Daily Reflection for April 5, 2011

Ez. 47:1-9, 12 Jn. 5:1-16
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Our human society, much like the society of Jesus’ day, is governed by rules. In today’s reading the rule is to not carry your mat on the Sabbath. Many times, from these rules, conflict arises within the individual and within the community. It is necessary and natural to have rules to govern our actions, but might it be acceptable to abandon these boundaries from time to time for the sake of individual circumstance? And what happens when what our heart is telling us to do is different from what society has laid out for us?

The Gospel begins by painting the picture of the sick in a pool untouched by the rest of society. Jesus’ act is to make the ill man well. In this act I see the first call of this encounter and the first opposition to societal boundaries. Instead of allowing the sick man to fend for himself, Jesus takes on personal responsibility to his fellow person and makes him well. The real conflict arises when the man then takes his mat at the suggestion of Jesus and is later stopped and apprehended for carrying his mat on the Sabbath. The conversation leads to Jesus’ persecution by the Jews. This situation calls to my mind the “red tape” and distraction that often accompanies conversations of societal rights and wrongs. Where was the celebration around the man who was now well? Instead of gratitude, Jesus was rewarded with persecution. This internal struggle between abiding by laws or rules and following the natural flow of circumstance is a difficulty I encounter in my daily life. How do I reconcile my desire to adhere to the rules, but also live my life in accordance with what I feel is right at a given moment?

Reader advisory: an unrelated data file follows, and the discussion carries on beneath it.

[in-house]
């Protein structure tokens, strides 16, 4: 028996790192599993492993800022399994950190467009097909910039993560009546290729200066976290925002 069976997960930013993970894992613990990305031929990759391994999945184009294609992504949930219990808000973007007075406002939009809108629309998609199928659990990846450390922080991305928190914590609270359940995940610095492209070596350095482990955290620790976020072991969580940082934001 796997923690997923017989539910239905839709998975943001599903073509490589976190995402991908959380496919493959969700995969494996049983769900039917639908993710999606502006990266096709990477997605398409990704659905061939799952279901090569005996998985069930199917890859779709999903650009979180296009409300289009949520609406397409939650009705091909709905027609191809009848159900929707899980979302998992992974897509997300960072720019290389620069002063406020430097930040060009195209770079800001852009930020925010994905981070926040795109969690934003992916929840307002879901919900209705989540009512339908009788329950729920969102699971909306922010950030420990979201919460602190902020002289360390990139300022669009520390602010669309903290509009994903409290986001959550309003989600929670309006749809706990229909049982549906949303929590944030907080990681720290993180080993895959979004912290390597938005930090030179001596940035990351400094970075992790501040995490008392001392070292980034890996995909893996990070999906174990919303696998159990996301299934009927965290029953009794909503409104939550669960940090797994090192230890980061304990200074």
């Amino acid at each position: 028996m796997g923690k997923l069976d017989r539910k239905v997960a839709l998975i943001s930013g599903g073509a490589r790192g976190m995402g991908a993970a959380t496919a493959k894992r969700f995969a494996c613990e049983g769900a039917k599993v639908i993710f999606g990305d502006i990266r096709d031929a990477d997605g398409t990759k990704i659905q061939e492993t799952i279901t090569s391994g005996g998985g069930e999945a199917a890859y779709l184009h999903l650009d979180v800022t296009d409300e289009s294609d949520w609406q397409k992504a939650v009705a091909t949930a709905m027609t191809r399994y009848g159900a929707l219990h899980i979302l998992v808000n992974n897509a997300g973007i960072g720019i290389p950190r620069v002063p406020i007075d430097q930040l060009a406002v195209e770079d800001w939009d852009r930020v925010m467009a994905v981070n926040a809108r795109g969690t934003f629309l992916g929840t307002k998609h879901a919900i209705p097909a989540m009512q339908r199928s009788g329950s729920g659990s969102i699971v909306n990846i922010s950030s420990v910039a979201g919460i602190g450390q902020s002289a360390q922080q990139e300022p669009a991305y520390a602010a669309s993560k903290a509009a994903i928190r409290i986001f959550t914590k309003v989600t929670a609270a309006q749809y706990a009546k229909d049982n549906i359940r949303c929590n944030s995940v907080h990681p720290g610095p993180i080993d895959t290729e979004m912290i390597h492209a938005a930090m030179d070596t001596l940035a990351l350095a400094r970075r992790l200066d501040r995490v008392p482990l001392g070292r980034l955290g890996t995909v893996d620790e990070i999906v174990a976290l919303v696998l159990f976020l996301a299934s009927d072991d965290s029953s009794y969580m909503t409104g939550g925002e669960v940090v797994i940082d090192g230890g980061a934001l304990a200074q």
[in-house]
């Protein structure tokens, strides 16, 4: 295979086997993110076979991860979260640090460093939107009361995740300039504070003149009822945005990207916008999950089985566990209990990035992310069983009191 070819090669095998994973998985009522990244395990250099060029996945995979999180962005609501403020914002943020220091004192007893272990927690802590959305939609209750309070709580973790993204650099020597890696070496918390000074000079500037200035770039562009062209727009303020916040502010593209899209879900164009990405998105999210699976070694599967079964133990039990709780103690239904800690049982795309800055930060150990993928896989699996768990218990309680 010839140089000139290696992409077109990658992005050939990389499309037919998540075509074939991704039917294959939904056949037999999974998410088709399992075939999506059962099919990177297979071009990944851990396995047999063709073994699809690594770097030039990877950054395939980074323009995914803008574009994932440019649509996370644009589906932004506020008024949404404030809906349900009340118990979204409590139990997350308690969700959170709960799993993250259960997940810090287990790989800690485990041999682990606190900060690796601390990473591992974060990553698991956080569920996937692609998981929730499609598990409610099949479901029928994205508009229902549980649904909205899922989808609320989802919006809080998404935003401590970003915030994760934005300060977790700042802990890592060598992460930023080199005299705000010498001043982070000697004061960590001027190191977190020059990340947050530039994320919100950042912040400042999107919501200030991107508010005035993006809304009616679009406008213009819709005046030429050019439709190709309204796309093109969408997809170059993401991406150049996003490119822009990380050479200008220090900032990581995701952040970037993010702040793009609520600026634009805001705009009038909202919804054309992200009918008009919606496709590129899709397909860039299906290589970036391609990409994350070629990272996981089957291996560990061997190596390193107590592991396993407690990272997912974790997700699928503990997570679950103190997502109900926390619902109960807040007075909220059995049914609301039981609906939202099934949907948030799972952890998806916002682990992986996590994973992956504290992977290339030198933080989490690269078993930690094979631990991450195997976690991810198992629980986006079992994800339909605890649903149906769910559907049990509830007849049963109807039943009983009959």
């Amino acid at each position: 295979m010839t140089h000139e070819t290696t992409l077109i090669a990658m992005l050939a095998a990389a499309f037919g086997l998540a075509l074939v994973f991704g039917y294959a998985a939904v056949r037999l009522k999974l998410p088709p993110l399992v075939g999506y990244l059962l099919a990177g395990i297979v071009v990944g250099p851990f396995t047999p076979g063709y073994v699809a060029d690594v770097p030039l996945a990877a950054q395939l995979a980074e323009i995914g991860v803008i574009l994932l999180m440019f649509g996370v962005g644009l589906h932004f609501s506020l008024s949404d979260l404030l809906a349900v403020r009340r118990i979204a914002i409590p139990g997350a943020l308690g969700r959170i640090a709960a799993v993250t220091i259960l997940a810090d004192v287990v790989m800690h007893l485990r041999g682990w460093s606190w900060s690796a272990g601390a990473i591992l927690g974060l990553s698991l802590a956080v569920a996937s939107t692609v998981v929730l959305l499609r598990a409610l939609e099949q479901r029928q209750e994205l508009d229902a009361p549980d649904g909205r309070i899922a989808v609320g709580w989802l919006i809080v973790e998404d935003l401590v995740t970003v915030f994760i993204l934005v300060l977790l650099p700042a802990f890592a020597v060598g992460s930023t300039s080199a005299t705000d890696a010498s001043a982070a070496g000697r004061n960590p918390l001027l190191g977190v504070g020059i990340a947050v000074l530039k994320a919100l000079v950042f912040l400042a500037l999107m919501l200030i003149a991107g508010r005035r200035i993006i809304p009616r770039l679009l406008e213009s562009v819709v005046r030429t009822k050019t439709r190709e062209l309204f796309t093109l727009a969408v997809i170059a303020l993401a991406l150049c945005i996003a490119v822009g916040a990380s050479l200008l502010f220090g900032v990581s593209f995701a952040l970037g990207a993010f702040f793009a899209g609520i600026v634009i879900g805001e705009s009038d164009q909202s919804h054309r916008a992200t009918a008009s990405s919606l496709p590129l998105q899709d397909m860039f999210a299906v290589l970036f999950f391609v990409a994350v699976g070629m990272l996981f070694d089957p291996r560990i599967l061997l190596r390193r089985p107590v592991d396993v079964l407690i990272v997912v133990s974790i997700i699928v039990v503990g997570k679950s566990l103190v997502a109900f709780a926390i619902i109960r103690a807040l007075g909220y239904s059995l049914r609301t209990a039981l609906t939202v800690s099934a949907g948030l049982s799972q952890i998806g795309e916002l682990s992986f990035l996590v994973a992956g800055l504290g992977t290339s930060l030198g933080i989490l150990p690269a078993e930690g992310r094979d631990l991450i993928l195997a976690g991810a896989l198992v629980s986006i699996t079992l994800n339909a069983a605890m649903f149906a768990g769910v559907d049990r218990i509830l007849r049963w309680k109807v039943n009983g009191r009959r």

The challenge being presented in this reading is to confront societal rules with respect, but to balance personal values with that. Sometimes it is our duty to challenge boundaries like Jesus did and to do it in a way that is in the best interest of “the other”.  I try to live out this challenge through questioning society’s boundaries and by fulfilling my duty to help “make the ill well” even though I may face a degree of persecution for it.

Lindsay Noesen
Junior, Physical Therapy Program

 

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